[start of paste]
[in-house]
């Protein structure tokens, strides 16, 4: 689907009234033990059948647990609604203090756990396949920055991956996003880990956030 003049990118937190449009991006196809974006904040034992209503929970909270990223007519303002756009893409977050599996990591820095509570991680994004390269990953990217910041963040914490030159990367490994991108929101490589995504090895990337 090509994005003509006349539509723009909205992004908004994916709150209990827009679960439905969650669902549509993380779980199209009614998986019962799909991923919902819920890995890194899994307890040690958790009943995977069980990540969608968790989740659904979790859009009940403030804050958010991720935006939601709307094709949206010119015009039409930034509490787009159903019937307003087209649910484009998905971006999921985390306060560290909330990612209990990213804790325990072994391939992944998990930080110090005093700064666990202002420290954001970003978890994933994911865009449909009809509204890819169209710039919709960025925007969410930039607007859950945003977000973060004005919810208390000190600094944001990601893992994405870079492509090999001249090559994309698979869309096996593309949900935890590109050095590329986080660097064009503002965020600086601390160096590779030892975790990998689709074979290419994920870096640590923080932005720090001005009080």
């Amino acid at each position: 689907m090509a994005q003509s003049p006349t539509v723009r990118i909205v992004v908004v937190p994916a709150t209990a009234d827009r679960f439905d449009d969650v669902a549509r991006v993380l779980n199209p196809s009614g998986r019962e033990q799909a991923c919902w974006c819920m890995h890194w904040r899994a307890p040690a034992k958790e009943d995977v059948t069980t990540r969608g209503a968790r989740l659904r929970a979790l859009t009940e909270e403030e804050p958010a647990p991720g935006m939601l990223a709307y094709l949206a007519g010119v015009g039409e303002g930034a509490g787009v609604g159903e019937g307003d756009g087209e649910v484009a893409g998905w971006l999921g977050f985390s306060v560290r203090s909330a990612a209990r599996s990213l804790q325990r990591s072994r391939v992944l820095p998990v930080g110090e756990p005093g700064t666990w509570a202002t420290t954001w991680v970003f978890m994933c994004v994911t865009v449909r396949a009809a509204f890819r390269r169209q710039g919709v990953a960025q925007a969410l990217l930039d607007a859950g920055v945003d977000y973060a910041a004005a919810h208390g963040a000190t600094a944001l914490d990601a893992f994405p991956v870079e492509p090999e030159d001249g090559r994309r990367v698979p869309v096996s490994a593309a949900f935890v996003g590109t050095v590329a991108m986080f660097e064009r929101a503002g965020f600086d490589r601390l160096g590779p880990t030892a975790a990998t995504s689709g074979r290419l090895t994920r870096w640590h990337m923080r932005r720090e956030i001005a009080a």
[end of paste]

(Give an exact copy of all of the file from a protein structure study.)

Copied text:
[in-house]
């Protein structure tokens, strides 16, 4: 689907009234033990059948647990609604203090756990396949920055991956996003880990956030 003049990118937190449009991006196809974006904040034992209503929970909270990223007519303002756009893409977050599996990591820095509570991680994004390269990953990217910041963040914490030159990367490994991108929101490589995504090895990337 090509994005003509006349539509723009909205992004908004994916709150209990827009679960439905969650669902549509993380779980199209009614998986019962799909991923919902819920890995890194899994307890040690958790009943995977069980990540969608968790989740659904979790859009009940403030804050958010991720935006939601709307094709949206010119015009039409930034509490787009159903019937307003087209649910484009998905971006999921985390306060560290909330990612209990990213804790325990072994391939992944998990930080110090005093700064666990202002420290954001970003978890994933994911865009449909009809509204890819169209710039919709960025925007969410930039607007859950945003977000973060004005919810208390000190600094944001990601893992994405870079492509090999001249090559994309698979869309096996593309949900935890590109050095590329986080660097064009503002965020600086601390160096590779030892975790990998689709074979290419994920870096640590923080932005720090001005009080």
């Amino acid at each position: 689907m090509a994005q003509s003049p006349t539509v723009r990118i909205v992004v908004v937190p994916a709150t209990a009234d827009r679960f439905d449009d969650v669902a549509r991006v993380l779980n199209p196809s009614g998986r019962e033990q799909a991923c919902w974006c819920m890995h890194w904040r899994a307890p040690a034992k958790e009943d995977v059948t069980t990540r969608g209503a968790r989740l659904r929970a979790l859009t009940e909270e403030e804050p958010a647990p991720g935006m939601l990223a709307y094709l949206a007519g010119v015009g039409e303002g930034a509490g787009v609604g159903e019937g307003d756009g087209e649910v484009a893409g998905w971006l999921g977050f985390s306060v560290r203090s909330a990612a209990r599996s990213l804790q325990r990591s072994r391939v992944l820095p998990v930080g110090e756990p005093g700064t666990w509570a202002t420290t954001w991680v970003f978890m994933c994004v994911t865009v449909r396949a009809a509204f890819r390269r169209q710039g919709v990953a960025q925007a969410l990217l930039d607007a859950g920055v945003d977000y973060a910041a004005a919810h208390g963040a000190t600094a944001l914490d990601a893992f994405p991956v870079e492509p090999e030159d001249g090559r994309r990367v698979p869309v096996s490994a593309a949900f935890v996003g590109t050095v590329a991108m986080f660097e064009r929101a503002g965020f600086d490589r601390l160096g590779p880990t030892a975790a990998t995504s689709g074979r290419l090895t994920r870096w640590h990337m923080r932005r720090e956030i001005a009080a």